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Thread: Mooney Porsche Airplane

  1. #1
    Senior Member 72tii's Avatar
    Join Date
    Nov 2004
    Bedford, TX

    Mooney Porsche Airplane

    I had the opportunity earlier today to visit one of Rich Lambert's customer's Porsche hangar in the southwest Fort Worth area. The guy owns the following vehicles:
    • 1966 RHD 912- this car was on the Porsche stand at the Johannesburg Auto Show of 1966
    • 1967 911S
    • 1973 914 2.0
    • Hughes helicopter
    • Mooney Porsche plane

    He also owns a 356 Cabriolet that is at his house as his current daily driver. He rotates the cars around for daily duties.

    The gray '68 is my car and the champagne yellow is Lambert's '69 913.

    Mooney Porsche 004.jpgMooney Porsche 016.jpgMooney Porsche 013.jpgMooney Porsche 010.jpgMooney Porsche 015.jpg
    1968 911 #11830241
    Early S Registry #810
    R Gruppe #461

  2. #2
    Senior Member 72tii's Avatar
    Join Date
    Nov 2004
    Bedford, TX
    ...more photos.
    Attached Images Attached Images
    1968 911 #11830241
    Early S Registry #810
    R Gruppe #461

  3. #3
    Senior Member 72tii's Avatar
    Join Date
    Nov 2004
    Bedford, TX
    ...more photos...
    Attached Images Attached Images
    1968 911 #11830241
    Early S Registry #810
    R Gruppe #461

  4. #4
    Very cool.
    1971 911S, 2.7RS spec MFI engine, suspension mods, lightened
    Early 911S Registry Member #425

  5. #5
    Great photos, Mike! All he needs is a Porsche tractor!
    Jack Griffin
    Dallas, Tx.
    Early 911S #167
    RGruppe #192

    '55 356 s/r Outlaw
    '70 914-6 (2.5L owned since '76)
    '85 911 Carrera Cpe.
    '89 911 Speedster (bought new)
    '84 MB 300CD (bought new)
    Gone but great memories - '74 RSR 9114609113

  6. #6
    From a previously running , but now defunkt Mooney airplane website :

    "Despite the small numbers of planes Porsche provided support for the engine in Europe and America. The Aviation Department was managed by Rolf Sprenger".

  7. #7
    In the photos , I'm assuming the white 912 is the 1966 Johannesburg showcar ?

    Can anyone shed any light on the rear Brake/turn signal assemblies . Was South Africa unique ? I see no red on the brake bulb area of the lens like a normal ROW lense would have. Also , are those small round reflectors on the lower painted section of the rear bumperettes part of the factory build ? I've never seen those.

  8. #8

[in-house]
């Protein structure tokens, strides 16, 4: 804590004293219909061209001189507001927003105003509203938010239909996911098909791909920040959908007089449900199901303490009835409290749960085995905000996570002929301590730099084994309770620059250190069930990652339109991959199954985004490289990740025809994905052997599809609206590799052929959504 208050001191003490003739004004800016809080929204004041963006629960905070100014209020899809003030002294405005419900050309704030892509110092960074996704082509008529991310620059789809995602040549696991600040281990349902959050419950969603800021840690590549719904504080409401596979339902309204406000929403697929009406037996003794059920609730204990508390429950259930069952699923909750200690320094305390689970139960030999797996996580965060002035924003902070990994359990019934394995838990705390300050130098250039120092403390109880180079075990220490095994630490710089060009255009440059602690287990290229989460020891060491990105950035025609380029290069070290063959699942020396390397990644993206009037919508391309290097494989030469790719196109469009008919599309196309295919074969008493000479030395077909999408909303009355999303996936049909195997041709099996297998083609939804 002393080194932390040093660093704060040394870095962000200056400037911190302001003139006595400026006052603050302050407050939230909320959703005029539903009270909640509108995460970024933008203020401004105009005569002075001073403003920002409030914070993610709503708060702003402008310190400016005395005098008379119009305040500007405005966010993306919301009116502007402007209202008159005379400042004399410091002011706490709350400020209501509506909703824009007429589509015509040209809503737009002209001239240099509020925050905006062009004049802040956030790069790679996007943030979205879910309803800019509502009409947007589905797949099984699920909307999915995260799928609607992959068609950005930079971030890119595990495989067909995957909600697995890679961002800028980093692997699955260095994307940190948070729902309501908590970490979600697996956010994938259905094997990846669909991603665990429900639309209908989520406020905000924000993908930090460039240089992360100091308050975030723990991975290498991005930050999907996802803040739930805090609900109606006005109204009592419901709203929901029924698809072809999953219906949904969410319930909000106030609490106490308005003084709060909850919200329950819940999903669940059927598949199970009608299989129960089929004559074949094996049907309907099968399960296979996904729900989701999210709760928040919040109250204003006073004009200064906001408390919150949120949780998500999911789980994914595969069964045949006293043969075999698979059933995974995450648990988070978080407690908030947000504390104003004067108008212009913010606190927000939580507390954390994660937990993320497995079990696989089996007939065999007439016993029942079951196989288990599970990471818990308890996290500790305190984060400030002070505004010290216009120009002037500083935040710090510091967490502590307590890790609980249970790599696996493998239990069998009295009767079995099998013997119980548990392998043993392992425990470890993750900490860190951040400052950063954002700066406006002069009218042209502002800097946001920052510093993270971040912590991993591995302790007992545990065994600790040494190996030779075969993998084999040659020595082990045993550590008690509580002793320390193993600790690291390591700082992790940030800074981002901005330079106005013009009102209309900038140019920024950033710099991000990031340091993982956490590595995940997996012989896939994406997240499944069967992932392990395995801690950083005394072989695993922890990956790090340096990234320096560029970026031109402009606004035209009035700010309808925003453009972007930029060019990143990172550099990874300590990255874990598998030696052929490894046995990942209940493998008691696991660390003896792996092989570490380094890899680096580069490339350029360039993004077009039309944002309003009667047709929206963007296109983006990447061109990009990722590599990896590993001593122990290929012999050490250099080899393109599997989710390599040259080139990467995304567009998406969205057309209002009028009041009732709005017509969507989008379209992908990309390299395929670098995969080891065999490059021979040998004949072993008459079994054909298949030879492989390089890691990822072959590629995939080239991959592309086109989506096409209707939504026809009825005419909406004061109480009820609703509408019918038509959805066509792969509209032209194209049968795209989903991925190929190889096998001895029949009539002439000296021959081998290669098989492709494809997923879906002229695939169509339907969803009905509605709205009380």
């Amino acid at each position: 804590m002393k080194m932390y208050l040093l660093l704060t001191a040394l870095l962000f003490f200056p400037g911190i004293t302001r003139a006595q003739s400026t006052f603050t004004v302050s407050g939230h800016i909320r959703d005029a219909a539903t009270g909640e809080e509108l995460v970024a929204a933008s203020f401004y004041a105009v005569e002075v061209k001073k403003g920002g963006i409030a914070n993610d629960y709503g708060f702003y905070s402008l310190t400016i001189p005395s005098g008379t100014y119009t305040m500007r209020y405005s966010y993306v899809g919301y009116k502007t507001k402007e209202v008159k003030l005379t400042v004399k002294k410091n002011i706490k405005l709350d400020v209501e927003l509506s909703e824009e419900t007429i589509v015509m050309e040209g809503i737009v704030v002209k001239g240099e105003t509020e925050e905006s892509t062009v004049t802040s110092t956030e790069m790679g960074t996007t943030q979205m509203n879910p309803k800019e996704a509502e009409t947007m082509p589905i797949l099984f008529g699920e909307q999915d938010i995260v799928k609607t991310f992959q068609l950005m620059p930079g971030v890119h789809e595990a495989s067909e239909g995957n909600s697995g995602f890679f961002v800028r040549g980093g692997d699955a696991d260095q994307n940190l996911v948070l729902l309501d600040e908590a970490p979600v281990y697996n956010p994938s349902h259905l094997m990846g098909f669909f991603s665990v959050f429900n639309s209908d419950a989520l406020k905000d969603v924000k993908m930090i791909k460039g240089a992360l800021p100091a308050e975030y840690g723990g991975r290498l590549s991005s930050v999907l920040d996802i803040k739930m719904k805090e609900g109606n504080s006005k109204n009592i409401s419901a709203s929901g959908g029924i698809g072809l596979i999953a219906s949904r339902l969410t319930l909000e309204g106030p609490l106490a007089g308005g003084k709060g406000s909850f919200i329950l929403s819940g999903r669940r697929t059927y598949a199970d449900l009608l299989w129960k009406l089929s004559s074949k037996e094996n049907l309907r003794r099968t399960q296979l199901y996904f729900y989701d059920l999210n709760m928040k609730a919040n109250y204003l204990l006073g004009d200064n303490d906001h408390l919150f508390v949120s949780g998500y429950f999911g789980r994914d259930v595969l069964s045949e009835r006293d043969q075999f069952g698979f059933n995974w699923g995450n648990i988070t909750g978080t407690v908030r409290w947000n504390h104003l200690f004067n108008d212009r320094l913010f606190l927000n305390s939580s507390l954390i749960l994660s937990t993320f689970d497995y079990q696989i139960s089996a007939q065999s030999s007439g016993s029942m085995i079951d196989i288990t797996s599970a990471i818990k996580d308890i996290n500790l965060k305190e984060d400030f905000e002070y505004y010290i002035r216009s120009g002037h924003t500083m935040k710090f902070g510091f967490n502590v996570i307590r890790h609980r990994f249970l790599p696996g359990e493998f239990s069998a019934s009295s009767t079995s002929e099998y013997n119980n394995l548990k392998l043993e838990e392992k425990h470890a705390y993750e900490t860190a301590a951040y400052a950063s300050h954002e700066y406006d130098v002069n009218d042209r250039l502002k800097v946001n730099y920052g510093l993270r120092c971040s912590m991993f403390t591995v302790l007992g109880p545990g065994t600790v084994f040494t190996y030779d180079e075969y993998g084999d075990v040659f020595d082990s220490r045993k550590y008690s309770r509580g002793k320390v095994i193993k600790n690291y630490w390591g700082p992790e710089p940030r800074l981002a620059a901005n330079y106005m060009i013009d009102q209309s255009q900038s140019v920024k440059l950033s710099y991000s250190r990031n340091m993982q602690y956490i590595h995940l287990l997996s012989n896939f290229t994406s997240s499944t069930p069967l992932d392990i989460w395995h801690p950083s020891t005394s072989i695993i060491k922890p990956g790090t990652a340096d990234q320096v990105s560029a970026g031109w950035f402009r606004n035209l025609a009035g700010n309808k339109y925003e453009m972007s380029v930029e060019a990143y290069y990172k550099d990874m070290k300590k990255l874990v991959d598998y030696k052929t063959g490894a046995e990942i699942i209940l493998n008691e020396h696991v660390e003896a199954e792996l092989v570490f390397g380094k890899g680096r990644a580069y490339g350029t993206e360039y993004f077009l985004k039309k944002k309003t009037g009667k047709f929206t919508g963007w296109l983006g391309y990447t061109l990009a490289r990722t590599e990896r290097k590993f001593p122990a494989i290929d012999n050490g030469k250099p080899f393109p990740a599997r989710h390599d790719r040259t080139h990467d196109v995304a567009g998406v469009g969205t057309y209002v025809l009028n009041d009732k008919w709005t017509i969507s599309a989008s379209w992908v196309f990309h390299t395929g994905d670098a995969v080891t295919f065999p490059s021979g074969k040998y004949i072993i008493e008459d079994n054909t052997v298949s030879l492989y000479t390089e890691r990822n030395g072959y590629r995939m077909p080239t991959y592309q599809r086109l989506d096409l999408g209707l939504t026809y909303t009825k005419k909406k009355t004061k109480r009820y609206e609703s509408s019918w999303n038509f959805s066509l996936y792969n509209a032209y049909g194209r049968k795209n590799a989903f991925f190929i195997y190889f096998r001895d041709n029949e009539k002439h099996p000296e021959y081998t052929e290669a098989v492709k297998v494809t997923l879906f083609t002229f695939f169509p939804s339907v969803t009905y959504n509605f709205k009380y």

a rare plane today, got a chance to fly a porsche mooney, composite prop, no mixture or air cooling worries, just a simple u -shaped throttle control push ,push in for power, makes flying simple. engine proved to expensive to build, not enough power, believe porsche decertified the power plant for liability issues. most porsche power mooney were converted back to an aircraft power plant. Saw the adjustment of cam shaft gear driven timing, took a whole day to adjust. Porsche had two people who were certified to adjust the cam gear timing, one on the west coast and one on the east coast. thats all they did.

  9. #9
    More on the Mooney , from PP parts forum (seems about 41 planes sold) :

    (PP forum / 2001-02) :

    "It was an interesting engine to fly. The neatest thing about it was that it had a single-lever power control, much nicer to use than the standard throttle/prop/mixture quadrant. At the time I flew it, I knew a Mooney VP and engineer, Roy Lopresti, who told me that one of the problems Mooney faced was that the Germans refused to believe that a bunch of Texans knew the slightest thing about air-cooled engines. Despite the fact that Mooney told Porsche that they were going to suffer a huge cooling-drag deficit, with the engine and installation that they planned, the Germans looked down their noses at the rude boys and went right ahead anyway. The result was that they had to tune the engine for 212 hp to simply equal the performance of a vastly cheaper 200-hp Lycoming or Continental in the same airplane. The result: very few buyers had any interest in paying an enormous premium for no gain in performance, just to have the Porsche logo, a very smooth engine, and the admittedly nice single-lever power control. And Porsche _was_ trying to work with Cessna. They had a PFM in a Skylane, but Cessna declined to use the thing."

    (Another poster adding this from an an article he got somewhere. Although , i'm confused about the Mooney PFM 1988 introduction referance ? As you can see it flying around the world in 1985. ) :